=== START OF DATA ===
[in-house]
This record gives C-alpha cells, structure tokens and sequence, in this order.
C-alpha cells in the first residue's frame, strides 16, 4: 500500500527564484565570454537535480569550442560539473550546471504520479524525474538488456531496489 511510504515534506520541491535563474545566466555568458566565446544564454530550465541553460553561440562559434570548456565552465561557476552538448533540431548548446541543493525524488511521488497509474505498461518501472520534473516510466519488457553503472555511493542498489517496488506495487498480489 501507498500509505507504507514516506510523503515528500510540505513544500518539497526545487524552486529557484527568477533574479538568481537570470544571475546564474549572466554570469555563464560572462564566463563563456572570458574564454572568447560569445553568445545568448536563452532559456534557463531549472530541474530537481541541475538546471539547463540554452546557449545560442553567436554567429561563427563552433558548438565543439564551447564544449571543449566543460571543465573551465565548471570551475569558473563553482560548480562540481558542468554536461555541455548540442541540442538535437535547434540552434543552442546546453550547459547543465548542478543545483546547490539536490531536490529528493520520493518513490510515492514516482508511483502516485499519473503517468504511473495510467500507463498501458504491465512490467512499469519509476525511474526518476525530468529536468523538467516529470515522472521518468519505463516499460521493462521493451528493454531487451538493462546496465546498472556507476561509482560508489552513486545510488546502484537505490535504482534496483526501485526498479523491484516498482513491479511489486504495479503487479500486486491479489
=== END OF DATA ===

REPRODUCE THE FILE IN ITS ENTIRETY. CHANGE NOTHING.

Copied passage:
[in-house]
This record gives C-alpha cells, structure tokens and sequence, in this order.
C-alpha cells in the first residue's frame, strides 16, 4: 500500500527564484565570454537535480569550442560539473550546471504520479524525474538488456531496489 511510504515534506520541491535563474545566466555568458566565446544564454530550465541553460553561440562559434570548456565552465561557476552538448533540431548548446541543493525524488511521488497509474505498461518501472520534473516510466519488457553503472555511493542498489517496488506495487498480489 501507498500509505507504507514516506510523503515528500510540505513544500518539497526545487524552486529557484527568477533574479538568481537570470544571475546564474549572466554570469555563464560572462564566463563563456572570458574564454572568447560569445553568445545568448536563452532559456534557463531549472530541474530537481541541475538546471539547463540554452546557449545560442553567436554567429561563427563552433558548438565543439564551447564544449571543449566543460571543465573551465565548471570551475569558473563553482560548480562540481558542468554536461555541455548540442541540442538535437535547434540552434543552442546546453550547459547543465548542478543545483546547490539536490531536490529528493520520493518513490510515492514516482508511483502516485499519473503517468504511473495510467500507463498501458504491465512490467512499469519509476525511474526518476525530468529536468523538467516529470515522472521518468519505463516499460521493462521493451528493454531487451538493462546496465546498472556507476561509482560508489552513486545510488546502484537505490535504482534496483526501485526498479523491484516498482513491479511489486504495479503487479500486486491479489